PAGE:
Alabama 16- and 17-year-old drivers holding license less than 6 months X Primary Alaska X X Primary Arizona X Primary, drivers under 18 X Primary Arkansas X Primary: 18-20 years; Secondary: school and work zones X Primary California X Primary X Primary Colorado Primary X Primary Connecticut X Primary X Primary Delaware X Primary X Primary District of Columbia X Primary X Primary Florida Primary: school and work zones X Primary Georgia X Primary X Primary Guam X Primary X Primary Hawaii X Primary X Primary Idaho X X Primary Illinois X Primary: 19 and younger X Primary Indiana X Primary: driver under 21 X Primary Iowa X Primary Kansas X Primary Kentucky X Primary Louisiana X Primary: drivers in school zones, learner or intermediate license X Primary Maine X Primary X Primary Maryland X Primary X Primary Massachusetts X Primary X Primary Michigan X Primary Minnesota X Primary X Primary Mississippi X Primary Missouri X Primary Montana Nebraska X Secondary Nevada X Primary X Primary New Hampshire X Primary X Primary New Jersey X Primary X Primary New Mexico X Primary New York X Primary X Primary North Carolina X Primary North Dakota X Primary Ohio X Secondary, Primary under 18 Oklahoma X Primary: learner or intermediate license X Primary Oregon X Primary X Primary Pennsylvania X Primary Puerto Rico X Primary X Primary Rhode Island X Primary X Primary South Carolina X Primary South Dakota X Primary, Secondary for learner’s and intermediate licensed Tennessee X Primary X Primary Texas X Primary: school crossing zones and on public school property only X Primary Utah X Primary Vermont X Primary X Primary Virgin Islands X Primary X Primary Virginia X Primary X Primary Washington X Primary X Primary West Virginia X Primary X Primary Wisconsin X Primary: highway construction zones X Primary Wyoming X Primary
How texting and driving impacts car insurance rates
Car insurance premiums are all based on risk, calculated for each individual based on a specific set of rate factors that determine how much you pay for your coverage each year. This includes everything from where you live and the kind of car you drive to your credit score (in most states), driving history and claims record.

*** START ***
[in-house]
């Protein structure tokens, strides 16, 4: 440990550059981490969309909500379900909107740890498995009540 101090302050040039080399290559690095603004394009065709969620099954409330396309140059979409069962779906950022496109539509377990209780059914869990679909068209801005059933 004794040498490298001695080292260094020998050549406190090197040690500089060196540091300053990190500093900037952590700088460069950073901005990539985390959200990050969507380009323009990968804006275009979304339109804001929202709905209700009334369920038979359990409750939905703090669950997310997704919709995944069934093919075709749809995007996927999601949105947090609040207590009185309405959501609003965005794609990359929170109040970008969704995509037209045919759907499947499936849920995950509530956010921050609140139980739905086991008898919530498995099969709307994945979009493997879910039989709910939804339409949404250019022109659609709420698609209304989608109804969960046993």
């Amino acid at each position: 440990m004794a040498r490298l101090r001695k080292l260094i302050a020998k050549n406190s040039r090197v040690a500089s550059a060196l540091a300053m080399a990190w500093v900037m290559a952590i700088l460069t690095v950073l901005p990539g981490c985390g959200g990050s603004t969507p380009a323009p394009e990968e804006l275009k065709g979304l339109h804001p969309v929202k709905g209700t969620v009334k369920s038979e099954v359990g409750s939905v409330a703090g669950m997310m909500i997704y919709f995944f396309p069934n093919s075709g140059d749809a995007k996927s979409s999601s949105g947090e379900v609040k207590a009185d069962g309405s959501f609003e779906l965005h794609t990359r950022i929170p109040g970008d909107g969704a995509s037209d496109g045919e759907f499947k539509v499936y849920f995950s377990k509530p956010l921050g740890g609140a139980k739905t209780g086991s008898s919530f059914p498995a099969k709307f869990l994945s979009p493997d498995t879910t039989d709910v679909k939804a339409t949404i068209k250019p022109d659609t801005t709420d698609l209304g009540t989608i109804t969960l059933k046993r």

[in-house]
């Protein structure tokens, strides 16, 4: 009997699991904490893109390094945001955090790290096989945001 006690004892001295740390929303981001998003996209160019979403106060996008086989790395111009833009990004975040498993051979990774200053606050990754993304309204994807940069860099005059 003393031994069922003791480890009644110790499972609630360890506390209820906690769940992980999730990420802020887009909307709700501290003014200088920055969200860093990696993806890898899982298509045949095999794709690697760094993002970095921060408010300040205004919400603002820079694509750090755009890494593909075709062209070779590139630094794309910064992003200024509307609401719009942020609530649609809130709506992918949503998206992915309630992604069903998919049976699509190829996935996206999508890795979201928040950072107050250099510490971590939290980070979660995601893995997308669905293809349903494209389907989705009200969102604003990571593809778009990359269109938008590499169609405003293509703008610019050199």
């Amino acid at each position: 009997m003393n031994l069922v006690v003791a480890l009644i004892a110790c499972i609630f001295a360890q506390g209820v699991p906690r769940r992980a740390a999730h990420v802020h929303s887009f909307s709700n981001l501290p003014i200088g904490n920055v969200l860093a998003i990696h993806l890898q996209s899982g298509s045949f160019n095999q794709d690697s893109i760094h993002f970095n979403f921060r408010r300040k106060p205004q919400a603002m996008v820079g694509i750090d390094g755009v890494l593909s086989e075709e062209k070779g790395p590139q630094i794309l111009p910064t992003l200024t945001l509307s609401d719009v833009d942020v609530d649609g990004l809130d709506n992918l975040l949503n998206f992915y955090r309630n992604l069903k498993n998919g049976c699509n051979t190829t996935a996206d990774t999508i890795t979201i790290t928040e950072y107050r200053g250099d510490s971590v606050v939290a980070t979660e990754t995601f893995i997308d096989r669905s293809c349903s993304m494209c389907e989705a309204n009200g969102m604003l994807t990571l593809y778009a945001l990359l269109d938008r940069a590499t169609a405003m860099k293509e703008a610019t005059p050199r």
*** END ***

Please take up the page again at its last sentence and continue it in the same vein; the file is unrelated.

It’s typically a good idea to shop and compare car insurance quotes each year to find the best car insurance provider for you. Car insurance can get particularly pricey when you have a texting and driving offense on your driving record, so be sure to also consider the cheapest car insurance companies in your state to find a policy that’s affordable for you.
North Carolina is one example of how distracted driving, including texting and driving, impacts rates. The North Carolina Rate Bureau, who represents the insurance companies operating in the state, requested an average 7.6% rate increase in 2019. The North Carolina insurance commissioner approved an average increase of 1.6%, which began in October 2019. An ongoing increase in the rate of accidents due distracted driving contributed to the increase request.
Though North Carolina has since banned texting while driving, it has yet to pass a handheld ban. The Hands Free NC Act was first introduced in 2019 and then again in 2021, though it has been shelved until 2022. The Act would make it illegal to use the phone while “supported by the body,” which would include using your shoulder to talk on the phone, for example. Using social media, taking videos and other actions would also be banned.